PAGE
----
I think finding a connection is something that we all look to do in life. It was during high school years that the seed of my artistry was planted. I found that the class I was most interested in was art. It was there I discovered that using my hands gave me a sense of purpose. Through the guidance of my art teachers, my own art jewelry journey began.
I began my formal education by attending the Fashion Institute of Technology in New York City and completed a two-year Jewelry Design Program. What intrigued me the most from what I learned there, was fabrication. It was so satisfying to see a piece of sheet metal or wire turn into an actual object or piece of jewelry. The experience at FIT allowed me to refine and develop my technical skills. Upon completion of the program, I needed to find what inspired me.
It was at the University of Arts in Philadelphia that I began investigating math and nature. I found that multiples and repeated patterns really piqued my interest. After graduation, I worked for both an art jeweler and a commercial jeweler, but knew deep down that I wanted to submerge myself in developing my art. I was honored to be accepted to Cranbrook Academy of Art in Michigan. It was there that I discovered my unique, artistic approach for designing art jewelry.
My artistic approach is through math and nature. I love to break down the raw beauty of nature into simple elements. I manipulate the forms of nature by forging, forming, replicating, growing and simplifying to create intricate designs. My pieces use simple lines, primary shapes and structures in which the growth of these forms create original and unique pieces of wearable art. I use traditional techniques and contemporary ideas. I handcraft pieces in precious metals and use only ethically sourced gemstones and diamonds. My edgy, classic and timeless jewelry is my fine art of design.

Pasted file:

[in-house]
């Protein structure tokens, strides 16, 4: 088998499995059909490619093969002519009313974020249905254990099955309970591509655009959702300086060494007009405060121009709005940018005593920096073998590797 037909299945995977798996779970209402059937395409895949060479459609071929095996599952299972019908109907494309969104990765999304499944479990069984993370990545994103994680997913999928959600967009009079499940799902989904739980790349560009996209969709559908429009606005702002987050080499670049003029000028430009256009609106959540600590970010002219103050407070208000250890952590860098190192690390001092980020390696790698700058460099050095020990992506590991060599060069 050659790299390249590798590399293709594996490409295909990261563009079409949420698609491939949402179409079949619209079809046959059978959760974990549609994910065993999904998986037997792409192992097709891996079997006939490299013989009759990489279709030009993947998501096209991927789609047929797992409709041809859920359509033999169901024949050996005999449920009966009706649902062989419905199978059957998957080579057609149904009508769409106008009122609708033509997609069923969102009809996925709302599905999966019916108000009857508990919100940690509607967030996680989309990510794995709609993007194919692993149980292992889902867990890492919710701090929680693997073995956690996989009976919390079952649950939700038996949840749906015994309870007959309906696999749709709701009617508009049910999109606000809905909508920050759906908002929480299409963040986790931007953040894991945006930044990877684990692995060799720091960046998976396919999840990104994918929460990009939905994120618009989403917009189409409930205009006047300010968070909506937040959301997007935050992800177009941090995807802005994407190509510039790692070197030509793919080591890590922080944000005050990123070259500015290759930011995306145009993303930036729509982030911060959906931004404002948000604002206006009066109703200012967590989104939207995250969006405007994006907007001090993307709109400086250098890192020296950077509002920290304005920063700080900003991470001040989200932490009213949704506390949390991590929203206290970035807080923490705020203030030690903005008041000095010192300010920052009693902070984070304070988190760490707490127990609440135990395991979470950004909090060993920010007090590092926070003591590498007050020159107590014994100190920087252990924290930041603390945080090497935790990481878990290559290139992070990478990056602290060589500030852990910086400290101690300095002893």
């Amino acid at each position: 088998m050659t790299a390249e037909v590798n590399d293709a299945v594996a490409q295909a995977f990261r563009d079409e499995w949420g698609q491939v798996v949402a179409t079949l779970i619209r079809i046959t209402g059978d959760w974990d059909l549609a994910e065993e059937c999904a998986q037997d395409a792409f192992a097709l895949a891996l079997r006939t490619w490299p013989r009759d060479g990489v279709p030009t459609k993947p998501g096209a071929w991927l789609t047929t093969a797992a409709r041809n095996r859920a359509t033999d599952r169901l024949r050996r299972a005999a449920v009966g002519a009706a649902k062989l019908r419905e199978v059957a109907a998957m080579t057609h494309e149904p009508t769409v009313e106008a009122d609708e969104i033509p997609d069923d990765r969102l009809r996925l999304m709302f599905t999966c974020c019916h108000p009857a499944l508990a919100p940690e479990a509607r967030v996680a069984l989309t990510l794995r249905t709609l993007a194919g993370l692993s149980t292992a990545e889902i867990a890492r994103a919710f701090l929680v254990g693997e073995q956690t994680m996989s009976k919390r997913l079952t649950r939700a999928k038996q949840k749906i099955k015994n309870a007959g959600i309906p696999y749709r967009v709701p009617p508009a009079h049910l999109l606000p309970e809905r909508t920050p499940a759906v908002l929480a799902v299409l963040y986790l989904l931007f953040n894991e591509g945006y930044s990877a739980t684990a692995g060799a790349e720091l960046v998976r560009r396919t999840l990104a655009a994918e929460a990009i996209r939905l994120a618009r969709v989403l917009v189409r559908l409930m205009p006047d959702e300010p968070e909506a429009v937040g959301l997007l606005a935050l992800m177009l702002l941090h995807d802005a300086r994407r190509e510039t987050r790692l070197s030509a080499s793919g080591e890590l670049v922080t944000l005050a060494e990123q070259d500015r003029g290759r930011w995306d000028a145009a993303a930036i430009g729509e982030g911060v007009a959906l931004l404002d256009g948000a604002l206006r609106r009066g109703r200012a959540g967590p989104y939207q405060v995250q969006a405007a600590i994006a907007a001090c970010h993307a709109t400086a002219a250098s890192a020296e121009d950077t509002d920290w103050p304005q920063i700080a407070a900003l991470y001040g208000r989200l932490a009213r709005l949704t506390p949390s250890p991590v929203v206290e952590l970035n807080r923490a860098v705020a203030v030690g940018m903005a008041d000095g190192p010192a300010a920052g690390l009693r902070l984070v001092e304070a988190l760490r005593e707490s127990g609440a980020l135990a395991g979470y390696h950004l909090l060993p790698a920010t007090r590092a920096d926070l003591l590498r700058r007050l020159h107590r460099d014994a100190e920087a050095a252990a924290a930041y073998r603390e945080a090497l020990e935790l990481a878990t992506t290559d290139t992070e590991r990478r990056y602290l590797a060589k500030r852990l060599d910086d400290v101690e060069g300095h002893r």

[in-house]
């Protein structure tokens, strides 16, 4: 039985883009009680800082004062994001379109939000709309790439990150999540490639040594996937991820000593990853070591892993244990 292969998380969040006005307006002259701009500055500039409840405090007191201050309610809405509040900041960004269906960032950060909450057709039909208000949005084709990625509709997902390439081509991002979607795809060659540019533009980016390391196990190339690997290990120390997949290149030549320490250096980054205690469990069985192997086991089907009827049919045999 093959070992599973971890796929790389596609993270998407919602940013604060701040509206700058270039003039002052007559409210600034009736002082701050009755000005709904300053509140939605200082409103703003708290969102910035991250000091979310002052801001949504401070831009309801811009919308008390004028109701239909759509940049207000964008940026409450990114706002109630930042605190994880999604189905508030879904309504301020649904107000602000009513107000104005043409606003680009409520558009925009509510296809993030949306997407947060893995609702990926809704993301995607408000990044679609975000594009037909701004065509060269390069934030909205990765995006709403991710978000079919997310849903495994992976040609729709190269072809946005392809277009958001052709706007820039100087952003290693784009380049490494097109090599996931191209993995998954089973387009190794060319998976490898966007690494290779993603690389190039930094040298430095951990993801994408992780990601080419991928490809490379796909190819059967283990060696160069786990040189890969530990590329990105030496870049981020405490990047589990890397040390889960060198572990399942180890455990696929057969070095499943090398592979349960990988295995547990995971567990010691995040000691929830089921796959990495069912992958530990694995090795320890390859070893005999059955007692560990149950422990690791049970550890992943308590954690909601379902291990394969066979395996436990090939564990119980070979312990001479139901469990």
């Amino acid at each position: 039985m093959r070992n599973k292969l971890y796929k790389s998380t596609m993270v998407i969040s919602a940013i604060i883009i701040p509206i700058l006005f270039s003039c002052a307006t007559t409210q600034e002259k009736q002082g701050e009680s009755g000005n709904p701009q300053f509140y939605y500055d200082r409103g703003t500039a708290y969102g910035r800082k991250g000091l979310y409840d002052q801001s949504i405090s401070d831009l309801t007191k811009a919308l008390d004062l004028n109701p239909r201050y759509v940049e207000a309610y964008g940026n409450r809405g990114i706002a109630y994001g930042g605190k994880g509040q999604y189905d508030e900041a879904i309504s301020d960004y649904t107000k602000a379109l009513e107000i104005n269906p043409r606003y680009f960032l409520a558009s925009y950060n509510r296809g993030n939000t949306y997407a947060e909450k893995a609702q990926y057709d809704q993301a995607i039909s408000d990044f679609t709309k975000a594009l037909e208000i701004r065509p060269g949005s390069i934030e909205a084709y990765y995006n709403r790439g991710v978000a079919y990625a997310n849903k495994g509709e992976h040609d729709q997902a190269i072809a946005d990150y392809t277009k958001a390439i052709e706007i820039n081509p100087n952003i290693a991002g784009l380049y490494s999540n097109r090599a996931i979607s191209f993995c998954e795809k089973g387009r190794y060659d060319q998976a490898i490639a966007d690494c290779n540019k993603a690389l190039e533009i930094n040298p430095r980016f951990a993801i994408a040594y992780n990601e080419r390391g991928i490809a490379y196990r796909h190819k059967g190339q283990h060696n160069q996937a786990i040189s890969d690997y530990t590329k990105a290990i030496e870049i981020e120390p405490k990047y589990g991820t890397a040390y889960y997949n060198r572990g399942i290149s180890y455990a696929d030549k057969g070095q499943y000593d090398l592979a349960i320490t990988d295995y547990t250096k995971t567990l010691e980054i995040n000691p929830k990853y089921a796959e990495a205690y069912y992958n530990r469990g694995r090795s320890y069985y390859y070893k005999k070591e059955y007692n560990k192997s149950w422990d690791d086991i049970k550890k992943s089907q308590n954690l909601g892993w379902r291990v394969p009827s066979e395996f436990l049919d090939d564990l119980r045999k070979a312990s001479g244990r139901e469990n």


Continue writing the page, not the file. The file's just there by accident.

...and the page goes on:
Many teachers helped me through my art jewelry journey. I think that is why it felt very natural to want to teach. After receiving my Masters Degree in Metalsmithing, I began teaching at the 92nd Street Y in New York and I have been teaching jewelry design and metalsmithing since 2000.
To support myself during my journey, I opened Studio No. 159, a full service interior design firm that specialized in decorative painting, faux finishing and space planning. My belief is that you need to live in a visually stimulating environment to be successful.
Although Studio 159 was thriving, I needed to find a balance between making art, teaching and operating an interior design firm. All my education and life experiences led me to creating EatMetal, Inc., which has evolved into a gallery and metals studio in the Monroe Arts Center Building in Hoboken, NJ. It is a beautiful space where my art jewelry is made and displayed. Here, I conduct jewelry classes, intense workshops and fun, DIY jewelry workshops for small groups. I also have space to exhibit other artists art jewelry participating in group exhibitions.
I care about each individual's experience with EatMetal, whether they come to study, exhibit, or purchase art jewelry. I promise to stand behind the quality of the experience, my fine art jewelry, bespoke and heirloom pieces. I work hard to create a comfortable, inviting experience from start to finish. I know that EatMetal exists today because of the love of its skilled jewelers, patrons, artists and students.